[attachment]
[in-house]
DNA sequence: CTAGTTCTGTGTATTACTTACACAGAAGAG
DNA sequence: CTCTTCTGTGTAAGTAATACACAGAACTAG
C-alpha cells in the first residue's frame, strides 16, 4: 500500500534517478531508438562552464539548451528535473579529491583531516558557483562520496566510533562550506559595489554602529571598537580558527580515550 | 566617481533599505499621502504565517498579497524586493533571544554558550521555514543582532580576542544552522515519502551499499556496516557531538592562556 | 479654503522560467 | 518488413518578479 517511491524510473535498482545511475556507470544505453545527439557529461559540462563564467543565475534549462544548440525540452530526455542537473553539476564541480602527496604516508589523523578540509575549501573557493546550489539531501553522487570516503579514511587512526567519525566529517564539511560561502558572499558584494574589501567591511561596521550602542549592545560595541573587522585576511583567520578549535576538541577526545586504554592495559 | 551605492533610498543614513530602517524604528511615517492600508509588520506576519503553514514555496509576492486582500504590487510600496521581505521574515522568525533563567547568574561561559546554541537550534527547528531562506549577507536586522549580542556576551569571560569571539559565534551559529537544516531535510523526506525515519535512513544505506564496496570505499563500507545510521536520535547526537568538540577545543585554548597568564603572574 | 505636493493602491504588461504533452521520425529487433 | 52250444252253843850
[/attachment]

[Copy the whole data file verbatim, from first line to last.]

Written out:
[in-house]
DNA sequence: CTAGTTCTGTGTATTACTTACACAGAAGAG
DNA sequence: CTCTTCTGTGTAAGTAATACACAGAACTAG
C-alpha cells in the first residue's frame, strides 16, 4: 500500500534517478531508438562552464539548451528535473579529491583531516558557483562520496566510533562550506559595489554602529571598537580558527580515550 | 566617481533599505499621502504565517498579497524586493533571544554558550521555514543582532580576542544552522515519502551499499556496516557531538592562556 | 479654503522560467 | 518488413518578479 517511491524510473535498482545511475556507470544505453545527439557529461559540462563564467543565475534549462544548440525540452530526455542537473553539476564541480602527496604516508589523523578540509575549501573557493546550489539531501553522487570516503579514511587512526567519525566529517564539511560561502558572499558584494574589501567591511561596521550602542549592545560595541573587522585576511583567520578549535576538541577526545586504554592495559 | 551605492533610498543614513530602517524604528511615517492600508509588520506576519503553514514555496509576492486582500504590487510600496521581505521574515522568525533563567547568574561561559546554541537550534527547528531562506549577507536586522549580542556576551569571560569571539559565534551559529537544516531535510523526506525515519535512513544505506564496496570505499563500507545510521536520535547526537568538540577545543585554548597568564603572574 | 505636493493602491504588461504533452521520425529487433 | 52250444252253843850